Can we reinvent the banking industry?
That's the question raised by Laurence Kotlikoff's book, Jimmy Stewart is Dead, which takes readers from a clear-eyed examination of the current financial crisis to radical proposals for banking and financial regulation.
The following is a book review from the Cato Journal, Vol. 30, No. 3 (Fall 2010).Skip to next paragraph
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Chapter 1 of the book is titled “It’s a Horrible Mess,” and in it Laurence Kotlikoff, a professor of economics at Boston University, reminds the reader of the breadth, depth, and horror of the global financial crisis. It is a cure for the dispassionate observer of events, an indictment that would send all but those with ice water in their veins to sign up for the Tea Party Express. The book is a particularly well-written account of the crisis that begins in housing finance, spreads throughout the financial system, and then throughout the real economy. The crisis hit in tsunami-like waves beginning in 2007 and continued into 2009.
In Kotlikoff’s words, “We thought we had well-functioning banking and insurance companies with competent directors, world-class managers, responsible regulators, and incorruptible rating companies. But overnight, we it learned it was a sham.”
The theme that financial capitalism was a sham runs throughout the book. He asks and answers in the affirmative whether Wall Street is running a Ponzi scheme. Russ Roberts, an economics professor at George Mason University, has reached the same conclusion, and similar indictments have been made across the political spectrum. Former Fed chairman Paul Volcker has suggested much of what occurs on Wall Street involves moving economic rents around without creating economic value. In short, Kotlikoff echoes the opinion of many observers.
Other themes include both the perfidy and sheer incompetence of those who ran major financial institutions, the failures of the regulatory apparatus, and the haplessness and confliction of those directing financial policy.
Kotlikoff employs a journalistic style, but underlying the account is the analytic mind of a first-rate economist. He is eclectic in his theoretical approach, telling the reader “I’m neither a Keynesian nor a monetarist,” but I believe in the possibility of “multiple equilibria associated with coordination failures.”
As the subtitle suggests, the analysis of the crisis is a prelude to a proposal for reform: limited purpose banking. LPB is a variant of narrow banking. He expands on traditional narrow banking proposals in two dimensions, and thereby moves to a much broader financial reform.
Traditional banking is a debt-based system in which banks borrow money from the public in the form of deposits. Bankers keep only a portion of the borrowed funds in the form of cash or reserves, and lend the rest out. As banker George Bailey (played by Jimmy Stewart in It’s a Wonderful Life) had to explain to his angry depositors, their money was not really in the bank but on loan to their neighbors. The system is called one of fractional reserves.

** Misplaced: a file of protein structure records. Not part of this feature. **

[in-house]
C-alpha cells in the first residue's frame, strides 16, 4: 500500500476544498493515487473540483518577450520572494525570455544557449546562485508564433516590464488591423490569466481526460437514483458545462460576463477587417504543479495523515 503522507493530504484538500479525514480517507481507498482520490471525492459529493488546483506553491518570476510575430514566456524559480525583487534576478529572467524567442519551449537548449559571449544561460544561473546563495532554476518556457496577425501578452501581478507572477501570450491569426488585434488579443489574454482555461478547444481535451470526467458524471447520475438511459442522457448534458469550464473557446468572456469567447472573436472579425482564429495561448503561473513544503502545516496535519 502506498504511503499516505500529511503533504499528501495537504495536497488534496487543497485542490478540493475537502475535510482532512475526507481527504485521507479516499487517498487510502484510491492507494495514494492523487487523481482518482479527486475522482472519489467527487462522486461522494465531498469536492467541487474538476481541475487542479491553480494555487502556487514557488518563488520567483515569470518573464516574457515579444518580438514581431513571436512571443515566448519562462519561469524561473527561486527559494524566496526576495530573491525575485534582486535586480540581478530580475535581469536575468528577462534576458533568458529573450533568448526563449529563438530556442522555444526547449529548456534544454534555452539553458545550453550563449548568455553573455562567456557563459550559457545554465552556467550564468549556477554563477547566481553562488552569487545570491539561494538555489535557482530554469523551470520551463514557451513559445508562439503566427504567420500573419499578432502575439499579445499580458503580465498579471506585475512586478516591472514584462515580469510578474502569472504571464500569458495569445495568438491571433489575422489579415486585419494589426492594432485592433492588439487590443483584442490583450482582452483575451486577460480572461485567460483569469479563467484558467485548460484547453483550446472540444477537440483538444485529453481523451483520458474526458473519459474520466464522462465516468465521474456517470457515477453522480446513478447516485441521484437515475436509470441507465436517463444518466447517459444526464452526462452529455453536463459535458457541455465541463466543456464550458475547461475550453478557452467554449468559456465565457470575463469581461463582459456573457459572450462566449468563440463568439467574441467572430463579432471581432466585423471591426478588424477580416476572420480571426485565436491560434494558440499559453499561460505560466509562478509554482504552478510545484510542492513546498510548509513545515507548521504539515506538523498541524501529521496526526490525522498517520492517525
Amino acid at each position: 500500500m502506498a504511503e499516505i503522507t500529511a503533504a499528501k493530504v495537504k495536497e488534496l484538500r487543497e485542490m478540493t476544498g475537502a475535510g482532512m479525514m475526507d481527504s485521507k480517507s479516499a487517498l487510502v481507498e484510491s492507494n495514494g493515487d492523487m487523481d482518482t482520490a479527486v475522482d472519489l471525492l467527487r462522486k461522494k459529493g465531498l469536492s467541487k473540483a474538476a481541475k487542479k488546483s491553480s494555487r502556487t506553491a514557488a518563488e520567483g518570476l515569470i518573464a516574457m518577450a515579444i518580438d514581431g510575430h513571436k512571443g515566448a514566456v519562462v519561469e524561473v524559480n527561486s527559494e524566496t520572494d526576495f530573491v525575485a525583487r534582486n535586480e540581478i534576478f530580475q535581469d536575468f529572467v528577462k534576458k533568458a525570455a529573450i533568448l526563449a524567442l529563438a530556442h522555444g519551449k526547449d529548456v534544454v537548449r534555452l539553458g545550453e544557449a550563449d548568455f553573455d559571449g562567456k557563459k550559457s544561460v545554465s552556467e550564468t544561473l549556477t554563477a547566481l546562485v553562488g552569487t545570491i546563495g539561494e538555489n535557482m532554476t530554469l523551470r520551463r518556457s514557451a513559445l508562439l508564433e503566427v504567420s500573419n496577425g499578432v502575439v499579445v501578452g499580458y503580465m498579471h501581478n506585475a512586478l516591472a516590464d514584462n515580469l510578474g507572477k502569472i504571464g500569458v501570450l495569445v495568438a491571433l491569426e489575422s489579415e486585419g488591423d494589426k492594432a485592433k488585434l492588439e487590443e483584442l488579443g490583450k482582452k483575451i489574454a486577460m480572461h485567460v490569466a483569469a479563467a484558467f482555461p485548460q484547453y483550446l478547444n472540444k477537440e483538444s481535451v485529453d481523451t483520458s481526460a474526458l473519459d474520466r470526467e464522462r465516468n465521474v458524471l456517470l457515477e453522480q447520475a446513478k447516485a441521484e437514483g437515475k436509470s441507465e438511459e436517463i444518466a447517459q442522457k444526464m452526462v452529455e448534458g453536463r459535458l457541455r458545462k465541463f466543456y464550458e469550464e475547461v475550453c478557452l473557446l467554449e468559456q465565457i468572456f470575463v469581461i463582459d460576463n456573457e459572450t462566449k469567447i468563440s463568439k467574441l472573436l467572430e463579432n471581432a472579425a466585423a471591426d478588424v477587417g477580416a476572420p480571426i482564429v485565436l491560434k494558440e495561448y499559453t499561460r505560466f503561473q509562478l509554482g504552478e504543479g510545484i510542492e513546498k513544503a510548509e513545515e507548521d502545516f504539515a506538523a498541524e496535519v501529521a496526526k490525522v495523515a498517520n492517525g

Over the centuries, bankers learned to forecast normal cash demand and kept cash reserves on hand (or in correspondent banks, and later central banks). The smart ones kept a little extra. Fractional reserve banking works in normal times, but is prone to break down in times of financial stress when most or all banks face extraordinary demands for cash.
In the United States, the weaknesses of fractional reserve banking were compounded by an artificial system (in many states) of a large number of small, unitary banks (one office). Local economic downturns would sour the loans of such banks, lowering the value of their assets, and increase cash demands as stressed borrowers drew on their bank deposits to meet expenses. The system of small banks with fractional reserves made them prone to bank runs and failure. It is that combination that explains the appeal of narrow banking in the U.S. context.
These problems were long recognized, and the onslaught of the Great Depression brought proposals for banking reform. Economists at the University of Chicago put forth the Chicago Plan in 1933, and Yale Economist Irving Fisher proposed his own system of 100 percent money in 1935. Though plans differed in details, the essential idea was to separate banking into two parts. The payments system was protected by requiring 100 percent reserves against transaction or checking accounts (demand deposits) in a narrow bank. Reserves would comprise vault cash plus deposits by commercial banks at their local Federal Reserve Bank. Traditional bank lending would be separated from risky investment banking.